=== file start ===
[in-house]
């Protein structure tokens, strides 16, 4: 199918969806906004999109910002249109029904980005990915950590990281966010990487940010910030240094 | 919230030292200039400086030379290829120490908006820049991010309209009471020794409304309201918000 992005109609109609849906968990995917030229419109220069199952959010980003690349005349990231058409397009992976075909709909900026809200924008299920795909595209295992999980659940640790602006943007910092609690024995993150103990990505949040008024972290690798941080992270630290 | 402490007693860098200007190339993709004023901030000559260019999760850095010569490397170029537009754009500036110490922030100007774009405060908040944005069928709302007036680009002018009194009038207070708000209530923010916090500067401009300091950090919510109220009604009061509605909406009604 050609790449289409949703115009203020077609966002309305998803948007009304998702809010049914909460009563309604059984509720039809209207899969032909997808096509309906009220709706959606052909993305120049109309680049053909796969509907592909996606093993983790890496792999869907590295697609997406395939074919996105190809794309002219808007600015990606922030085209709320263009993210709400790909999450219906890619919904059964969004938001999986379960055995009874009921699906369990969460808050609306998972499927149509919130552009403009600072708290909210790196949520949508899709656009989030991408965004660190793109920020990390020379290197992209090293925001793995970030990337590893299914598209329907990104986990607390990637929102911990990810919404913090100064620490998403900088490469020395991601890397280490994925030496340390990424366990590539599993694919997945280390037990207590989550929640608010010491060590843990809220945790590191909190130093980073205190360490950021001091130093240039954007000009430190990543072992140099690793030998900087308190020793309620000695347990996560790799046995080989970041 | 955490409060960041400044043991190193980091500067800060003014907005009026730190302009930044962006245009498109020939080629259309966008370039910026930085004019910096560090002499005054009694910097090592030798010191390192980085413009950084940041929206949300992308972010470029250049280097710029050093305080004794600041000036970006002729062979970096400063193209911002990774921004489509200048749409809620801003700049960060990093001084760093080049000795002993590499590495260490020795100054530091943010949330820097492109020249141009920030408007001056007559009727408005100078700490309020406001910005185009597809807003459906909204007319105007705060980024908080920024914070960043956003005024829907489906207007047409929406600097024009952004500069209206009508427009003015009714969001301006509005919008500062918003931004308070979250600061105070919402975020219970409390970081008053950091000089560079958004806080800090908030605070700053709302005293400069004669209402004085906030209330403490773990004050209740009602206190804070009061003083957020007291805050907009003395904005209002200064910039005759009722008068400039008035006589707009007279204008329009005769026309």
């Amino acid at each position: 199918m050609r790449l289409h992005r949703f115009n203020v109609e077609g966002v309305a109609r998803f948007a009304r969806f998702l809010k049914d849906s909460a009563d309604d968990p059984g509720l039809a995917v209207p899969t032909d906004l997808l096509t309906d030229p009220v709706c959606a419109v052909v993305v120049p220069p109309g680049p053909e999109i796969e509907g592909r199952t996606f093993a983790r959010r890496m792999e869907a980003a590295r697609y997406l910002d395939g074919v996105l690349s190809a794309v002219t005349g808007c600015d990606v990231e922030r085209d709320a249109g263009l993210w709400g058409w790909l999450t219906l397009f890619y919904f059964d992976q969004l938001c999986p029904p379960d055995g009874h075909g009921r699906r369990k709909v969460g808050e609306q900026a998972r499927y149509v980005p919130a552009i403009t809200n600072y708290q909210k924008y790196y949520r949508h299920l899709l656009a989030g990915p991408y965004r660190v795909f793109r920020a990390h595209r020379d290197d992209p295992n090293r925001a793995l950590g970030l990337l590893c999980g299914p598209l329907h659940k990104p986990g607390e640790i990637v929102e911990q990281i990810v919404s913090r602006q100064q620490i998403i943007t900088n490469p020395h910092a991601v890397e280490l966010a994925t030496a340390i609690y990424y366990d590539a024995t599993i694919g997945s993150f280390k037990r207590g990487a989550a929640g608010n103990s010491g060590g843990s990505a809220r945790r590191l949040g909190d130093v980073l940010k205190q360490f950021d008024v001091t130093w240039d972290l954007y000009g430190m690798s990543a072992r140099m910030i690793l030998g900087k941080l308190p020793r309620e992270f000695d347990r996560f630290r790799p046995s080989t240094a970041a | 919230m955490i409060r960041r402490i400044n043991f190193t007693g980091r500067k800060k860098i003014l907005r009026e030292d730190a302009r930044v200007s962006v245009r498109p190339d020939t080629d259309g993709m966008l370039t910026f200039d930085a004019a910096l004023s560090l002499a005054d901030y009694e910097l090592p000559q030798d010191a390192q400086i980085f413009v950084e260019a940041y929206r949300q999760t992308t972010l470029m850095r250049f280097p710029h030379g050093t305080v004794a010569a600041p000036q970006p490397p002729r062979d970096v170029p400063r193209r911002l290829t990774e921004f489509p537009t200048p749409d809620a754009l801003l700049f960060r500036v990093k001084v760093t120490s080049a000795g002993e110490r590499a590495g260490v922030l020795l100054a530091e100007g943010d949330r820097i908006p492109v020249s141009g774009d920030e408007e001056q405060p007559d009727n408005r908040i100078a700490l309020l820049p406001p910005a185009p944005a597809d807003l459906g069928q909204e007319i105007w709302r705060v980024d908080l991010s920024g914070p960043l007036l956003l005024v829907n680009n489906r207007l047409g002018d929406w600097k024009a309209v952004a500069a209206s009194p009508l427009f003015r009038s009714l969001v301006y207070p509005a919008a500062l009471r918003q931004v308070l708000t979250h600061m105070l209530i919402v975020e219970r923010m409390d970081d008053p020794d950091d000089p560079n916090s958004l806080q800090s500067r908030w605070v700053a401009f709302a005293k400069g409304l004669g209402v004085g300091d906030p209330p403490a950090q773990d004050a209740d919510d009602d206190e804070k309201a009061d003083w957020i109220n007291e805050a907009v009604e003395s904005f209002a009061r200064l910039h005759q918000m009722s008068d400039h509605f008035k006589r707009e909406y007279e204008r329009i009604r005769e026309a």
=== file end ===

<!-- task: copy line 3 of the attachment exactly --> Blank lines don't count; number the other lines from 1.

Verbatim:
């Amino acid at each position: 199918m050609r790449l289409h992005r949703f115009n203020v109609e077609g966002v309305a109609r998803f948007a009304r969806f998702l809010k049914d849906s909460a009563d309604d968990p059984g509720l039809a995917v209207p899969t032909d906004l997808l096509t309906d030229p009220v709706c959606a419109v052909v993305v120049p220069p109309g680049p053909e999109i796969e509907g592909r199952t996606f093993a983790r959010r890496m792999e869907a980003a590295r697609y997406l910002d395939g074919v996105l690349s190809a794309v002219t005349g808007c600015d990606v990231e922030r085209d709320a249109g263009l993210w709400g058409w790909l999450t219906l397009f890619y919904f059964d992976q969004l938001c999986p029904p379960d055995g009874h075909g009921r699906r369990k709909v969460g808050e609306q900026a998972r499927y149509v980005p919130a552009i403009t809200n600072y708290q909210k924008y790196y949520r949508h299920l899709l656009a989030g990915p991408y965004r660190v795909f793109r920020a990390h595209r020379d290197d992209p295992n090293r925001a793995l950590g970030l990337l590893c999980g299914p598209l329907h659940k990104p986990g607390e640790i990637v929102e911990q990281i990810v919404s913090r602006q100064q620490i998403i943007t900088n490469p020395h910092a991601v890397e280490l966010a994925t030496a340390i609690y990424y366990d590539a024995t599993i694919g997945s993150f280390k037990r207590g990487a989550a929640g608010n103990s010491g060590g843990s990505a809220r945790r590191l949040g909190d130093v980073l940010k205190q360490f950021d008024v001091t130093w240039d972290l954007y000009g430190m690798s990543a072992r140099m910030i690793l030998g900087k941080l308190p020793r309620e992270f000695d347990r996560f630290r790799p046995s080989t240094a970041a | 919230m955490i409060r960041r402490i400044n043991f190193t007693g980091r500067k800060k860098i003014l907005r009026e030292d730190a302009r930044v200007s962006v245009r498109p190339d020939t080629d259309g993709m966008l370039t910026f200039d930085a004019a910096l004023s560090l002499a005054d901030y009694e910097l090592p000559q030798d010191a390192q400086i980085f413009v950084e260019a940041y929206r949300q999760t992308t972010l470029m850095r250049f280097p710029h030379g050093t305080v004794a010569a600041p000036q970006p490397p002729r062979d970096v170029p400063r193209r911002l290829t990774e921004f489509p537009t200048p749409d809620a754009l801003l700049f960060r500036v990093k001084v760093t120490s080049a000795g002993e110490r590499a590495g260490v922030l020795l100054a530091e100007g943010d949330r820097i908006p492109v020249s141009g774009d920030e408007e001056q405060p007559d009727n408005r908040i100078a700490l309020l820049p406001p910005a185009p944005a597809d807003l459906g069928q909204e007319i105007w709302r705060v980024d908080l991010s920024g914070p960043l007036l956003l005024v829907n680009n489906r207007l047409g002018d929406w600097k024009a309209v952004a500069a209206s009194p009508l427009f003015r009038s009714l969001v301006y207070p509005a919008a500062l009471r918003q931004v308070l708000t979250h600061m105070l209530i919402v975020e219970r923010m409390d970081d008053p020794d950091d000089p560079n916090s958004l806080q800090s500067r908030w605070v700053a401009f709302a005293k400069g409304l004669g209402v004085g300091d906030p209330p403490a950090q773990d004050a209740d919510d009602d206190e804070k309201a009061d003083w957020i109220n007291e805050a907009v009604e003395s904005f209002a009061r200064l910039h005759q918000m009722s008068d400039h509605f008035k006589r707009e909406y007279e204008r329009i009604r005769e026309a």